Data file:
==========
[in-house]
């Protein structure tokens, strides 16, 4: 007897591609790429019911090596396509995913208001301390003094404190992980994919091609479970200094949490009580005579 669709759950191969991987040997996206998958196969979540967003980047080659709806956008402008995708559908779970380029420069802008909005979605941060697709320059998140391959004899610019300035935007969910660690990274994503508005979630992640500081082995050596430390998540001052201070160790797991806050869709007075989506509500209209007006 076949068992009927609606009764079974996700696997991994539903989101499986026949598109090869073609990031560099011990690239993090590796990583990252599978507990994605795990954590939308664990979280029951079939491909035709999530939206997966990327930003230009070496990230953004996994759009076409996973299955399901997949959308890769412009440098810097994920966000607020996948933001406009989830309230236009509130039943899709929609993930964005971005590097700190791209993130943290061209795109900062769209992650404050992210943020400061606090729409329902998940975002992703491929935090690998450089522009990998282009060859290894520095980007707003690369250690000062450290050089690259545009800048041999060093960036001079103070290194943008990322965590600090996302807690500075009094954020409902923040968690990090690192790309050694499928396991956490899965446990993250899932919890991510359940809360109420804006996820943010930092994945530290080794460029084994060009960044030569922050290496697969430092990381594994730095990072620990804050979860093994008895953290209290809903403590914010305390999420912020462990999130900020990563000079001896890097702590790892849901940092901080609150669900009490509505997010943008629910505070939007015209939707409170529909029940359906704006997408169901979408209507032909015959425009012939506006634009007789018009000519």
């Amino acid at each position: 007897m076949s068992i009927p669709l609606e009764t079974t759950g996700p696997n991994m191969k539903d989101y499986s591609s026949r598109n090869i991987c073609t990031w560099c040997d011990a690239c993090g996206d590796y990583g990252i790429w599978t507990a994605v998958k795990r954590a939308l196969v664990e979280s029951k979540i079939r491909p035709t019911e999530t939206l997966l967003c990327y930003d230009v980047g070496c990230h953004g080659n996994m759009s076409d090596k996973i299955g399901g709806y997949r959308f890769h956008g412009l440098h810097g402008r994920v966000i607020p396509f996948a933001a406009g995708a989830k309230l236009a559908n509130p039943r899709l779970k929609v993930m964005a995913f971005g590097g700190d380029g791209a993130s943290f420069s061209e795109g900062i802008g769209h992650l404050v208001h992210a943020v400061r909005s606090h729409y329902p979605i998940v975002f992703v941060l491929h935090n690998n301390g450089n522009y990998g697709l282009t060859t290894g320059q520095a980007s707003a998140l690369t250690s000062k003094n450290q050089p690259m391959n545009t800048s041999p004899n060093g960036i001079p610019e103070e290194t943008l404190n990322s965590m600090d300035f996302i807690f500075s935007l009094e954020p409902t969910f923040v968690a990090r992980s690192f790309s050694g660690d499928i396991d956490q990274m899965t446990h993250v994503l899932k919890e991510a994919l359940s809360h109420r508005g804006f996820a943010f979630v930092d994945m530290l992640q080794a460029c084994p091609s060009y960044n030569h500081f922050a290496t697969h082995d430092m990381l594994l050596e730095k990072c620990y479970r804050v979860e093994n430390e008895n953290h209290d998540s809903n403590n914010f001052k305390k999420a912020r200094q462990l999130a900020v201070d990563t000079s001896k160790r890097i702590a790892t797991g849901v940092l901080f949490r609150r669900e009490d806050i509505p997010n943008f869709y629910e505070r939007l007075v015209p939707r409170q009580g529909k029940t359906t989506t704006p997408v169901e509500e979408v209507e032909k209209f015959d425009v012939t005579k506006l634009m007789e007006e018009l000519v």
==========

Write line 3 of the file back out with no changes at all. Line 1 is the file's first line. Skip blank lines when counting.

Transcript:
């Amino acid at each position: 007897m076949s068992i009927p669709l609606e009764t079974t759950g996700p696997n991994m191969k539903d989101y499986s591609s026949r598109n090869i991987c073609t990031w560099c040997d011990a690239c993090g996206d590796y990583g990252i790429w599978t507990a994605v998958k795990r954590a939308l196969v664990e979280s029951k979540i079939r491909p035709t019911e999530t939206l997966l967003c990327y930003d230009v980047g070496c990230h953004g080659n996994m759009s076409d090596k996973i299955g399901g709806y997949r959308f890769h956008g412009l440098h810097g402008r994920v966000i607020p396509f996948a933001a406009g995708a989830k309230l236009a559908n509130p039943r899709l779970k929609v993930m964005a995913f971005g590097g700190d380029g791209a993130s943290f420069s061209e795109g900062i802008g769209h992650l404050v208001h992210a943020v400061r909005s606090h729409y329902p979605i998940v975002f992703v941060l491929h935090n690998n301390g450089n522009y990998g697709l282009t060859t290894g320059q520095a980007s707003a998140l690369t250690s000062k003094n450290q050089p690259m391959n545009t800048s041999p004899n060093g960036i001079p610019e103070e290194t943008l404190n990322s965590m600090d300035f996302i807690f500075s935007l009094e954020p409902t969910f923040v968690a990090r992980s690192f790309s050694g660690d499928i396991d956490q990274m899965t446990h993250v994503l899932k919890e991510a994919l359940s809360h109420r508005g804006f996820a943010f979630v930092d994945m530290l992640q080794a460029c084994p091609s060009y960044n030569h500081f922050a290496t697969h082995d430092m990381l594994l050596e730095k990072c620990y479970r804050v979860e093994n430390e008895n953290h209290d998540s809903n403590n914010f001052k305390k999420a912020r200094q462990l999130a900020v201070d990563t000079s001896k160790r890097i702590a790892t797991g849901v940092l901080f949490r609150r669900e009490d806050i509505p997010n943008f869709y629910e505070r939007l007075v015209p939707r409170q009580g529909k029940t359906t989506t704006p997408v169901e509500e979408v209507e032909k209209f015959d425009v012939t005579k506006l634009m007789e007006e018009l000519v």